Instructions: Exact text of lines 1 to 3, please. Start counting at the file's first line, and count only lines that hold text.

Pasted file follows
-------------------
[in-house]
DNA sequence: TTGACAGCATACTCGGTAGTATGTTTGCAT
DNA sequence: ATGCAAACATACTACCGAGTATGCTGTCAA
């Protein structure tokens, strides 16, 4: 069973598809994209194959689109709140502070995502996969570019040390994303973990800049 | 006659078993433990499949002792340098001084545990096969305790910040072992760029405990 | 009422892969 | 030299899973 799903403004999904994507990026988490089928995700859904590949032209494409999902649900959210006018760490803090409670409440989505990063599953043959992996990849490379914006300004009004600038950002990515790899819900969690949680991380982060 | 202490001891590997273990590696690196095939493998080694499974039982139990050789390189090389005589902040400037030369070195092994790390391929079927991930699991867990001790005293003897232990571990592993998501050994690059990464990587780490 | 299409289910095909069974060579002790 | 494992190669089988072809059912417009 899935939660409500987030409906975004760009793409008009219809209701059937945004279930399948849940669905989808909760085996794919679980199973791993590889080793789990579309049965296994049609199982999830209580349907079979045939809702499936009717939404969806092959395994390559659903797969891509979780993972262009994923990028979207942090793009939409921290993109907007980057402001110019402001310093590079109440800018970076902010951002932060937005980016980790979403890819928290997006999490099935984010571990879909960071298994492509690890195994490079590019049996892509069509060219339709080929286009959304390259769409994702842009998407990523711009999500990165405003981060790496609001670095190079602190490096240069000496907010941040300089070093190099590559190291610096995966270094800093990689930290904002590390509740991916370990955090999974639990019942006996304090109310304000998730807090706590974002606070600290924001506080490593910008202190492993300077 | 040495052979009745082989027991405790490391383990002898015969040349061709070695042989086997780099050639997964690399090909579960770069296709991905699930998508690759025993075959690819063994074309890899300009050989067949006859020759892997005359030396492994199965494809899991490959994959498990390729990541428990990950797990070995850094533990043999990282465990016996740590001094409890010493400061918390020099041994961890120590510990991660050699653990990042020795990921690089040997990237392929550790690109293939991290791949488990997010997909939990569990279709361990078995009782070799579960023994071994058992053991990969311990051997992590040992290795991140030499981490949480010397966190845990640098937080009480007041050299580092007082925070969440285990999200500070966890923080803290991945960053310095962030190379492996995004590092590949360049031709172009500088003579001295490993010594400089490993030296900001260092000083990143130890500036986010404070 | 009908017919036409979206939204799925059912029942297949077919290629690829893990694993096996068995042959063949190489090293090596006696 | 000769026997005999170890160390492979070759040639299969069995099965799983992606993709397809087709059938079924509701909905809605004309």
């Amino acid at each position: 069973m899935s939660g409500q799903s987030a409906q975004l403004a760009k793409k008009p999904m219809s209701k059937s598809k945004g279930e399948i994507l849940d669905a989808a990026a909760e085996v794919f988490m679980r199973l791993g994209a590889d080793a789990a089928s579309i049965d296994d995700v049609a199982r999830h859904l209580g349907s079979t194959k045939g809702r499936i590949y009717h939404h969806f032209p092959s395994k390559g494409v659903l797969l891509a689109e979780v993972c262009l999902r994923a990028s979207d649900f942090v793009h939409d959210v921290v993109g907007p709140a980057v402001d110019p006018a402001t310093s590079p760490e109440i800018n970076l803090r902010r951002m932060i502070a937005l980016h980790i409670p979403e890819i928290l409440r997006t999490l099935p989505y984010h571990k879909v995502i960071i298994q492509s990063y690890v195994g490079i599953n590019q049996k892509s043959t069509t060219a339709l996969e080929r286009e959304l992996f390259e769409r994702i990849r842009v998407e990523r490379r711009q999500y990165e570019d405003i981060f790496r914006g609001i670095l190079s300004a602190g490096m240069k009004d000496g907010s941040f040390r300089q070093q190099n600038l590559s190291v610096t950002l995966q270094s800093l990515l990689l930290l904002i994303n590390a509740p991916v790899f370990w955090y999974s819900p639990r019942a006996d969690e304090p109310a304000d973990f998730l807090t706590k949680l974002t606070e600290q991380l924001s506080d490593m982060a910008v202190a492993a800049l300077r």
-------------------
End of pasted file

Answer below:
[in-house]
DNA sequence: TTGACAGCATACTCGGTAGTATGTTTGCAT
DNA sequence: ATGCAAACATACTACCGAGTATGCTGTCAA